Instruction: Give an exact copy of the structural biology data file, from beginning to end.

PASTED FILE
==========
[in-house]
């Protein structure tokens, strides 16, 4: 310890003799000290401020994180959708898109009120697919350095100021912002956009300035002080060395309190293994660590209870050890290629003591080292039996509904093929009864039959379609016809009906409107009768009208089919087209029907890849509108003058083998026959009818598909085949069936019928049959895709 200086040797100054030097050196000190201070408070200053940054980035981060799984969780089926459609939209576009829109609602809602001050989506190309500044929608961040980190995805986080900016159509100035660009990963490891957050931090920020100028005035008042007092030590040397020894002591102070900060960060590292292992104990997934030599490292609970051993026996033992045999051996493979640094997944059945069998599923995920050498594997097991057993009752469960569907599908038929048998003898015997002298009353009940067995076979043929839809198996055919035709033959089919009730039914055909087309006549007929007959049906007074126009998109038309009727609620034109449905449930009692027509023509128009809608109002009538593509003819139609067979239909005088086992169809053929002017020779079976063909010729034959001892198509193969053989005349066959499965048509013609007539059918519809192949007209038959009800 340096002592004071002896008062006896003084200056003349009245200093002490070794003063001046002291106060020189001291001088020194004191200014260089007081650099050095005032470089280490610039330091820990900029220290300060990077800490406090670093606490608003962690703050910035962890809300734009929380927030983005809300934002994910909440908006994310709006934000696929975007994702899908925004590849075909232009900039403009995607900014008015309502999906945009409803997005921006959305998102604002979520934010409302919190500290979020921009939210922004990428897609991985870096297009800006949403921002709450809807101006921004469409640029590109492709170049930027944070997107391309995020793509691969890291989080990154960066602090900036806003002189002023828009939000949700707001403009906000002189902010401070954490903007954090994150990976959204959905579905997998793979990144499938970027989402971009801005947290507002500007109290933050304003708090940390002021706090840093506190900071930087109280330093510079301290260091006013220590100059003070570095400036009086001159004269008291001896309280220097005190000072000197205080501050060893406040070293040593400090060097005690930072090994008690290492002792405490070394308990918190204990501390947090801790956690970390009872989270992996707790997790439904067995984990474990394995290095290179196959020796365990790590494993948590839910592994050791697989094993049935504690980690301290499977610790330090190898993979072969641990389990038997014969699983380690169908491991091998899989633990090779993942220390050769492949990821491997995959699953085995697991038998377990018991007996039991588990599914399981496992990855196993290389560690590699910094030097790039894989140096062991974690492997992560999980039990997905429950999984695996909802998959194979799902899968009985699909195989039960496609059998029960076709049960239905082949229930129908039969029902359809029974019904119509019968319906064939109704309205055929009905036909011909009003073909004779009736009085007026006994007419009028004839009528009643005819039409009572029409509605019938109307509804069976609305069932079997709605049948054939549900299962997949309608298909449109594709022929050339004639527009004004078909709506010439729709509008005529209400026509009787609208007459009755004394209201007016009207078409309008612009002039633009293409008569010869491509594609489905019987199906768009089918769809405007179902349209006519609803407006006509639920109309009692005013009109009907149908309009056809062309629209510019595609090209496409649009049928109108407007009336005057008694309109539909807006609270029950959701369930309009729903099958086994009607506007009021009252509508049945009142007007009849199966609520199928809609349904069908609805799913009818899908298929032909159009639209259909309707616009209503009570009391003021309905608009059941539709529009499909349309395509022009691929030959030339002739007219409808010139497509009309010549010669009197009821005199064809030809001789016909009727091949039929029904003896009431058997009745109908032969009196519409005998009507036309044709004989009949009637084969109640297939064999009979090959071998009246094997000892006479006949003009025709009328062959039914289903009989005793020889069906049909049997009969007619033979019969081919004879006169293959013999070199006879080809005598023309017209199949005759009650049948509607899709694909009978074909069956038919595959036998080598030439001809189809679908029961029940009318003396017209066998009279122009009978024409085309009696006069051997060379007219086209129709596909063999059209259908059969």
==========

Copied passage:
[in-house]
């Protein structure tokens, strides 16, 4: 310890003799000290401020994180959708898109009120697919350095100021912002956009300035002080060395309190293994660590209870050890290629003591080292039996509904093929009864039959379609016809009906409107009768009208089919087209029907890849509108003058083998026959009818598909085949069936019928049959895709 200086040797100054030097050196000190201070408070200053940054980035981060799984969780089926459609939209576009829109609602809602001050989506190309500044929608961040980190995805986080900016159509100035660009990963490891957050931090920020100028005035008042007092030590040397020894002591102070900060960060590292292992104990997934030599490292609970051993026996033992045999051996493979640094997944059945069998599923995920050498594997097991057993009752469960569907599908038929048998003898015997002298009353009940067995076979043929839809198996055919035709033959089919009730039914055909087309006549007929007959049906007074126009998109038309009727609620034109449905449930009692027509023509128009809608109002009538593509003819139609067979239909005088086992169809053929002017020779079976063909010729034959001892198509193969053989005349066959499965048509013609007539059918519809192949007209038959009800 340096002592004071002896008062006896003084200056003349009245200093002490070794003063001046002291106060020189001291001088020194004191200014260089007081650099050095005032470089280490610039330091820990900029220290300060990077800490406090670093606490608003962690703050910035962890809300734009929380927030983005809300934002994910909440908006994310709006934000696929975007994702899908925004590849075909232009900039403009995607900014008015309502999906945009409803997005921006959305998102604002979520934010409302919190500290979020921009939210922004990428897609991985870096297009800006949403921002709450809807101006921004469409640029590109492709170049930027944070997107391309995020793509691969890291989080990154960066602090900036806003002189002023828009939000949700707001403009906000002189902010401070954490903007954090994150990976959204959905579905997998793979990144499938970027989402971009801005947290507002500007109290933050304003708090940390002021706090840093506190900071930087109280330093510079301290260091006013220590100059003070570095400036009086001159004269008291001896309280220097005190000072000197205080501050060893406040070293040593400090060097005690930072090994008690290492002792405490070394308990918190204990501390947090801790956690970390009872989270992996707790997790439904067995984990474990394995290095290179196959020796365990790590494993948590839910592994050791697989094993049935504690980690301290499977610790330090190898993979072969641990389990038997014969699983380690169908491991091998899989633990090779993942220390050769492949990821491997995959699953085995697991038998377990018991007996039991588990599914399981496992990855196993290389560690590699910094030097790039894989140096062991974690492997992560999980039990997905429950999984695996909802998959194979799902899968009985699909195989039960496609059998029960076709049960239905082949229930129908039969029902359809029974019904119509019968319906064939109704309205055929009905036909011909009003073909004779009736009085007026006994007419009028004839009528009643005819039409009572029409509605019938109307509804069976609305069932079997709605049948054939549900299962997949309608298909449109594709022929050339004639527009004004078909709506010439729709509008005529209400026509009787609208007459009755004394209201007016009207078409309008612009002039633009293409008569010869491509594609489905019987199906768009089918769809405007179902349209006519609803407006006509639920109309009692005013009109009907149908309009056809062309629209510019595609090209496409649009049928109108407007009336005057008694309109539909807006609270029950959701369930309009729903099958086994009607506007009021009252509508049945009142007007009849199966609520199928809609349904069908609805799913009818899908298929032909159009639209259909309707616009209503009570009391003021309905608009059941539709529009499909349309395509022009691929030959030339002739007219409808010139497509009309010549010669009197009821005199064809030809001789016909009727091949039929029904003896009431058997009745109908032969009196519409005998009507036309044709004989009949009637084969109640297939064999009979090959071998009246094997000892006479006949003009025709009328062959039914289903009989005793020889069906049909049997009969007619033979019969081919004879006169293959013999070199006879080809005598023309017209199949005759009650049948509607899709694909009978074909069956038919595959036998080598030439001809189809679908029961029940009318003396017209066998009279122009009978024409085309009696006069051997060379007219086209129709596909063999059209259908059969």